The Antonov An-124 Ruslan is a strategic airlift quadjet. It was designed in the 1980s by the Antonov design bureau in the Soviet Union (USSR).

It was a rare and interesting experience seeing first hand an Antonov An-124 in operation, loading and later flying on it.

Volga Dnepr Airlines is the world's biggest operator of An-124, the airline owns 12 An-124. Registration RA-82078 arrived empty on a clear morning in the East Midlands, ready to take on a special cargo to Toulouse.

Volga Dnepr An-124 at East Midlands Airport

The An-124 is a rare airplane that can load from both the front and the rear. It doesn't need any ramp equipment support for loading. In fact, the equipment came inside the plane itself.

An-124 with front door open, which covers the cockpit

The on-board system consists of 2 gantries with two hoists, each equipped with 2 lifting hooks capable of lifting up to 20 tonnes.

The front wheels can fold down to lower the front cargo door ramp, creating a loading ramp without any external support.

Front gear of An-124 can fold down to lower the ramp
An-124 front cargo door open view from bottom to top

Once the door is lowered, the built in crane brought out additional equipment to set up the ramp ways that connect to the tarmac.

A total of 7 crew from An-124 are responsible for the loading, lead by load master Konstantin. These crews are all licensed engineers that can also perform mechanic work, such as engine checks on the An-124.

An-124 with 2 ramp ways connecting the tarmac.

Due to the sensitive nature of the cargo, pictures were not allowed during the loading. A typical shipment on An-124 includes:

  • Aerospace (aircraft engines, wings, satellites)
  • Oil, gas and energy (turbines, power generators, rotors)
  • Humanitarian (Humanitarian relief goods, Mobile Hospitals, infrastructure support)

It took almost 3 hours to set up the ramp and get ready for loading. It took a further 2.5 hours to load the cargo in and get ready to depart.

Interior of An-124

The Antonov 124 has about 120 tons of oversized cargo payload. It carries a lot of equipment, spare parts, wheels and tools inside the plane.

Inside the cargo hold of An-124

The Antonov 124 is powered by 4 × Progress D-18T high-bypass turbofan engines, with each engine providing 229 kN (51,000 lbf) of thrust.

Progress D-18T high-bypass turbofan engine
Progress D-18T high-bypass turbofan engine

An-124 has 24 wheels in total and a fuel capacity of 348,740 litres. Today's flight to Toulouse took on 21 tons in fuel.

20 main gear wheels (10 on each side)
Fuel uplift during turnaround at East Midlands

Cockpit of An-124

The cockpit of An-124 is 10m tall from ground and it is accessed via a stairway. The cockpit itself is huge, one of the biggest I've seen on an airplane. The cockpit requires 6 persons to operate, including 2 pilots, 2 engineers, a radio controller and a navigator.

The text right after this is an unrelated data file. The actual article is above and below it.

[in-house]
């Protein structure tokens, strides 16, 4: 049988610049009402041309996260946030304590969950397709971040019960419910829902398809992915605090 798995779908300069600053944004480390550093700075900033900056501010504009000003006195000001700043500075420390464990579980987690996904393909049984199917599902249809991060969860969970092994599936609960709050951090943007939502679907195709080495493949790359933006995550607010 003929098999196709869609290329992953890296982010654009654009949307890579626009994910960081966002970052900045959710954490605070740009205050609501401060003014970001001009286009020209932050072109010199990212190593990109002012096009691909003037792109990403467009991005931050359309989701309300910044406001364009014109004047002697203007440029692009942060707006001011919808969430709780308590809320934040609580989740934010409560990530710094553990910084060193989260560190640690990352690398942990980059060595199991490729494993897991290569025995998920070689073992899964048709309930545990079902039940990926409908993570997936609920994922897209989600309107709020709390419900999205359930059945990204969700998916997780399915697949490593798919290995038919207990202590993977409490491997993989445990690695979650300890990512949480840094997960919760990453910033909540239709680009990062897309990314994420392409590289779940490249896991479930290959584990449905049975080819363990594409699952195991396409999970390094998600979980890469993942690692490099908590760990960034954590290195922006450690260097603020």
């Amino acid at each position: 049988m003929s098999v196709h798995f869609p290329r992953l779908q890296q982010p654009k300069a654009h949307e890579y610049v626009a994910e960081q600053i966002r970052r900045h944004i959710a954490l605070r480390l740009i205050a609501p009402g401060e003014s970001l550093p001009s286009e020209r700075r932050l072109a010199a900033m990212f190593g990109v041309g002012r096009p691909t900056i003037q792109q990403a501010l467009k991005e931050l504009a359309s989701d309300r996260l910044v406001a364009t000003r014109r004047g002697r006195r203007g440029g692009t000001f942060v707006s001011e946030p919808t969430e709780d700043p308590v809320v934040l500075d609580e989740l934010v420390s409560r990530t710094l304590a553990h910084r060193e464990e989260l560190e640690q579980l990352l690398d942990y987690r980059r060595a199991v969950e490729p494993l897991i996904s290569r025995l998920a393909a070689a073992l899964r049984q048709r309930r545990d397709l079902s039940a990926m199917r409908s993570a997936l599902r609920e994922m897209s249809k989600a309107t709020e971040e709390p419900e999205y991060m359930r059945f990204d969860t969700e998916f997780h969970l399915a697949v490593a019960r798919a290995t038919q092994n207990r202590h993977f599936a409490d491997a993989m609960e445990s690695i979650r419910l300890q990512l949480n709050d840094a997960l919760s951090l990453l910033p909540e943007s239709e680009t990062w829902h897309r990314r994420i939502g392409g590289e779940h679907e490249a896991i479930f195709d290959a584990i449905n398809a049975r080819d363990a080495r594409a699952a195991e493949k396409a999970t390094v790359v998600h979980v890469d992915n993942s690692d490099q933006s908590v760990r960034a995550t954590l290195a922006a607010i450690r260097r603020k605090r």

Staircase to the cockpit
Cockpit of An-124
6 men cockpit of An-124. 2 pilots, 2 engineer (right), 1 navigator (upper left) and 1 radio controller (lower left)

Immediately behind the cockpit there is a block of crew rest areas, which can house up to 6 crew. The crew rest area is comparable to a train compartment. The avionic bay is behind the crew rest compartment.

Crew rest compartment after cockpit on An-124
Avionics bay on An-124

Flying on An-124

Once the cargo was loaded, the plane was ready to push back. I went to sit in the aft passenger/crew compartment, which is in the rear of the plane and accessed by a staircase. This is a completely separate area to the cockpit and crew rest.

Staircase to aft passenger cabin

The aft crew rest has about 20 passenger seats, a roomy galley, a load master station and a toilet. There are also crew rest compartments for the team to rest during long haul flights. You can compare the upper deck of the B747 to the aft crew rest on An-124, which sits above the cargo deck.

We took off from East Midlands Airport at 16:23. The An-124 requires a minimum of 4 minutes at the end of runway, to warm up the engines before takeoff. There are no windows in the aft crew rest area, so all you hear is various levels of noise and vibration in the tube. Watch the video of An-124 takeoff.

Aft passenger/crew cabin of An-124
Aft passenger/crew cabin of An-124
Celebrating Chinese New Year inside the An-124
A meal was served on 1.5 hours flight to Toulouse

The flight initially cruised at 29,000ft then a final cruise at 31,000ft. Speed was fairly slow at 700km/h. Flight time to Toulouse was 1 hour 44 minutes. The landing was very smooth and we arrived at 19:07 in Toulouse. The hard working crew were busy again, setting up the ramp to load the cargo out.

My thoughts on the An-124

There is nothing quite like the An-124! Designed in late 1970s and capable of carrying 120 tons of oversized cargo. An-124 is one of the biggest cargo aircraft in the world. It was an important means of national transport and a prestige object for the Soviet Union. Forty years later, it is still highly sought after in the transport sector.

6 cockpit crew and 7 cargo load masters accompanied my AN-124 flight. Flying on Antonov 124 is unlike any other flight experience I have had in the past. It is RAW Aviation and really brings the “AvGeekness” out of me.

Future of An-124

Changes to the aircraft include floor reinforcement and specially designed tyres to increase cargo payload up to 150T. Further enhancements will include modernization of navigation and cockpits. These modifications will ensure the world's An-124’s will continue to support the heavy lift freight moves for years to come.

Fun Facts of An-124

  • Carried 160,000 Ps2’s over 8 flights. 20,000 per flight – 175 Euro pallets
  • Cargo Cabin is the length of 3 London double decker buses (36.5m x 6.4m x 4.4m)
  • Rocker fella Christmas tree (1998)
  • Have transported a B737 fuselage in Cargo Cabin
  • Wingspan as wide as a football pitch

Video of my flight on An-124